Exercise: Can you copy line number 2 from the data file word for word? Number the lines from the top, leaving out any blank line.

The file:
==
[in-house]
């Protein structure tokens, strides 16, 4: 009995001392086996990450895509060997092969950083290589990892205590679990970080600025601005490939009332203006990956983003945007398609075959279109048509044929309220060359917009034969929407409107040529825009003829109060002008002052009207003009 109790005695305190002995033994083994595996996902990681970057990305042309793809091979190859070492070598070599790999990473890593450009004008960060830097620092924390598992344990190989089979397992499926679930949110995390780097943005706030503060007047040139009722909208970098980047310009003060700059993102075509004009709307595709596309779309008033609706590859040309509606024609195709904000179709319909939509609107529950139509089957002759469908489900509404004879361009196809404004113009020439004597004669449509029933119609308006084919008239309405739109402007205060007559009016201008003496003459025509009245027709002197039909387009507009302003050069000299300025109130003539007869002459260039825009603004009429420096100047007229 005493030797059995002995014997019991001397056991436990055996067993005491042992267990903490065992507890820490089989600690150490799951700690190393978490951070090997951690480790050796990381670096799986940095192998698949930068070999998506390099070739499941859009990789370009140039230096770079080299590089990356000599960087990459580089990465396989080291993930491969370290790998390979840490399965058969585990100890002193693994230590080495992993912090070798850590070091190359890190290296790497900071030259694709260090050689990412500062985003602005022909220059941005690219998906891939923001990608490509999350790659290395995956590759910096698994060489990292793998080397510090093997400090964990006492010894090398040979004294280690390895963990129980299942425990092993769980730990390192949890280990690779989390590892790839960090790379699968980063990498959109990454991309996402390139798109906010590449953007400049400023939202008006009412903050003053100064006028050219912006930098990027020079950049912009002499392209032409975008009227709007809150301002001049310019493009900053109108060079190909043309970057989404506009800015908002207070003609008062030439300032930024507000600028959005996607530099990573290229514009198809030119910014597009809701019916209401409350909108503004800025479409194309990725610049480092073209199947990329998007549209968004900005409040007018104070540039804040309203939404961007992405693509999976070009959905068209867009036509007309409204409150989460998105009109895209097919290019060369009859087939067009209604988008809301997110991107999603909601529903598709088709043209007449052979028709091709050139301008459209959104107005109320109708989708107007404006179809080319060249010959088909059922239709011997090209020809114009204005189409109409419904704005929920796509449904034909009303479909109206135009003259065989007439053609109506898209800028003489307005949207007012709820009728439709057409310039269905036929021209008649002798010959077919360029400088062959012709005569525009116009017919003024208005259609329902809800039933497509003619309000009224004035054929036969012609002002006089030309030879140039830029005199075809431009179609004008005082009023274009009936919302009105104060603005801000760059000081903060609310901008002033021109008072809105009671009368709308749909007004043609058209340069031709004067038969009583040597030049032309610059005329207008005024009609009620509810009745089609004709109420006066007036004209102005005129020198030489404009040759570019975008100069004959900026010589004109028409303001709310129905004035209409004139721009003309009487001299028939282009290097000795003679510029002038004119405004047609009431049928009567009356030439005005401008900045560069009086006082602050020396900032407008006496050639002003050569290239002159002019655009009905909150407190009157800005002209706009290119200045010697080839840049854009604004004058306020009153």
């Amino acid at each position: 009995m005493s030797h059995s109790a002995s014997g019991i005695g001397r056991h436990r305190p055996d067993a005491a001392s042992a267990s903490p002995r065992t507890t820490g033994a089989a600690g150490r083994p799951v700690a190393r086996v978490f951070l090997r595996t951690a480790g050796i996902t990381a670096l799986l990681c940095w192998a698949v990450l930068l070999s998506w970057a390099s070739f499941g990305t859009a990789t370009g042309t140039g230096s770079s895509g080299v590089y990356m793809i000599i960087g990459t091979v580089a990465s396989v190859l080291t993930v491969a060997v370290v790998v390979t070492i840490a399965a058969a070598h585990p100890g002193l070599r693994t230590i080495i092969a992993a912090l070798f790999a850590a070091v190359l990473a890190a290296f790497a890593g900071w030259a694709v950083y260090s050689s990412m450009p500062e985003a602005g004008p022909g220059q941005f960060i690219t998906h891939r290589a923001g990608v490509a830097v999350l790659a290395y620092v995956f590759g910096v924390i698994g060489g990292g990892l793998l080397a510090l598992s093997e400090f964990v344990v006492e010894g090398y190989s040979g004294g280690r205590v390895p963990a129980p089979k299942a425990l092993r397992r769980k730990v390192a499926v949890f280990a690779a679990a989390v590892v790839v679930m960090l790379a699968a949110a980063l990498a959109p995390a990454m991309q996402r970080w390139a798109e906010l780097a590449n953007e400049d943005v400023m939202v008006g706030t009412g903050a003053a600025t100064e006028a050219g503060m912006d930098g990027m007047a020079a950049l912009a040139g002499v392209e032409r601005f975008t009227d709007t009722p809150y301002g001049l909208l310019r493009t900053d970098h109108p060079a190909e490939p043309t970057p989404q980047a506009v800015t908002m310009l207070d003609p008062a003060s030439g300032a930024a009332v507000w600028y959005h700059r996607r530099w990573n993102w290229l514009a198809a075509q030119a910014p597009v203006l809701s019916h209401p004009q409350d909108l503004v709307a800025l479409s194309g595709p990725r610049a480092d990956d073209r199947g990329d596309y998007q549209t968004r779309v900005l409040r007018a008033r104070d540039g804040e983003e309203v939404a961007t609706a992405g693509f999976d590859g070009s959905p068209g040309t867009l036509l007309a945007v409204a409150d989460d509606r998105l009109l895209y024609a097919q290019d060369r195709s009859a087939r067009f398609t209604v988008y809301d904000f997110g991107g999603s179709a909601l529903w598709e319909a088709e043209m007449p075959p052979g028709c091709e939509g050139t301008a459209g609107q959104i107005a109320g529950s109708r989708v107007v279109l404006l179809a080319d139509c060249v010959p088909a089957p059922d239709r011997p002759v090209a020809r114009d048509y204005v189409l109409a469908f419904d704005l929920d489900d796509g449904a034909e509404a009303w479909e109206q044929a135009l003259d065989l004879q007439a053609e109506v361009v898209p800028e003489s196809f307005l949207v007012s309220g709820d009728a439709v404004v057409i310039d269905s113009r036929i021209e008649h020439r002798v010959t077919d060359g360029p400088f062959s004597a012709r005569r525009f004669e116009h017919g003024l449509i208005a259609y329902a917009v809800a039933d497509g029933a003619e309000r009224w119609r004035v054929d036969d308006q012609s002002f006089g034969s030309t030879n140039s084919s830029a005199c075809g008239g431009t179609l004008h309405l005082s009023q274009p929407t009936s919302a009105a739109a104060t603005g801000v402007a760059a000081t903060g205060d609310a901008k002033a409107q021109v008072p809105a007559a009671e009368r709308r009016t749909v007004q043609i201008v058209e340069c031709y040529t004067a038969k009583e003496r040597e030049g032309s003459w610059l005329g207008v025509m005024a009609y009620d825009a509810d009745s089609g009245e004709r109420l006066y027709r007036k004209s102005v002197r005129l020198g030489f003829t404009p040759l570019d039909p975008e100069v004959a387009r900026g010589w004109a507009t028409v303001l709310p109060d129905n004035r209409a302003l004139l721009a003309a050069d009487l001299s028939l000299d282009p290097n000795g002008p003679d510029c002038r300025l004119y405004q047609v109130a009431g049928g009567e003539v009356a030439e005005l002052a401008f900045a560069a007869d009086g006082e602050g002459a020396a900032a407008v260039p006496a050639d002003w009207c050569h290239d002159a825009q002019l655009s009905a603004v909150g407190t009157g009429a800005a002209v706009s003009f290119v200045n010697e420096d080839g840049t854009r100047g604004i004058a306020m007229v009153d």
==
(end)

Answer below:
């Protein structure tokens, strides 16, 4: 009995001392086996990450895509060997092969950083290589990892205590679990970080600025601005490939009332203006990956983003945007398609075959279109048509044929309220060359917009034969929407409107040529825009003829109060002008002052009207003009 109790005695305190002995033994083994595996996902990681970057990305042309793809091979190859070492070598070599790999990473890593450009004008960060830097620092924390598992344990190989089979397992499926679930949110995390780097943005706030503060007047040139009722909208970098980047310009003060700059993102075509004009709307595709596309779309008033609706590859040309509606024609195709904000179709319909939509609107529950139509089957002759469908489900509404004879361009196809404004113009020439004597004669449509029933119609308006084919008239309405739109402007205060007559009016201008003496003459025509009245027709002197039909387009507009302003050069000299300025109130003539007869002459260039825009603004009429420096100047007229 005493030797059995002995014997019991001397056991436990055996067993005491042992267990903490065992507890820490089989600690150490799951700690190393978490951070090997951690480790050796990381670096799986940095192998698949930068070999998506390099070739499941859009990789370009140039230096770079080299590089990356000599960087990459580089990465396989080291993930491969370290790998390979840490399965058969585990100890002193693994230590080495992993912090070798850590070091190359890190290296790497900071030259694709260090050689990412500062985003602005022909220059941005690219998906891939923001990608490509999350790659290395995956590759910096698994060489990292793998080397510090093997400090964990006492010894090398040979004294280690390895963990129980299942425990092993769980730990390192949890280990690779989390590892790839960090790379699968980063990498959109990454991309996402390139798109906010590449953007400049400023939202008006009412903050003053100064006028050219912006930098990027020079950049912009002499392209032409975008009227709007809150301002001049310019493009900053109108060079190909043309970057989404506009800015908002207070003609008062030439300032930024507000600028959005996607530099990573290229514009198809030119910014597009809701019916209401409350909108503004800025479409194309990725610049480092073209199947990329998007549209968004900005409040007018104070540039804040309203939404961007992405693509999976070009959905068209867009036509007309409204409150989460998105009109895209097919290019060369009859087939067009209604988008809301997110991107999603909601529903598709088709043209007449052979028709091709050139301008459209959104107005109320109708989708107007404006179809080319060249010959088909059922239709011997090209020809114009204005189409109409419904704005929920796509449904034909009303479909109206135009003259065989007439053609109506898209800028003489307005949207007012709820009728439709057409310039269905036929021209008649002798010959077919360029400088062959012709005569525009116009017919003024208005259609329902809800039933497509003619309000009224004035054929036969012609002002006089030309030879140039830029005199075809431009179609004008005082009023274009009936919302009105104060603005801000760059000081903060609310901008002033021109008072809105009671009368709308749909007004043609058209340069031709004067038969009583040597030049032309610059005329207008005024009609009620509810009745089609004709109420006066007036004209102005005129020198030489404009040759570019975008100069004959900026010589004109028409303001709310129905004035209409004139721009003309009487001299028939282009290097000795003679510029002038004119405004047609009431049928009567009356030439005005401008900045560069009086006082602050020396900032407008006496050639002003050569290239002159002019655009009905909150407190009157800005002209706009290119200045010697080839840049854009604004004058306020009153």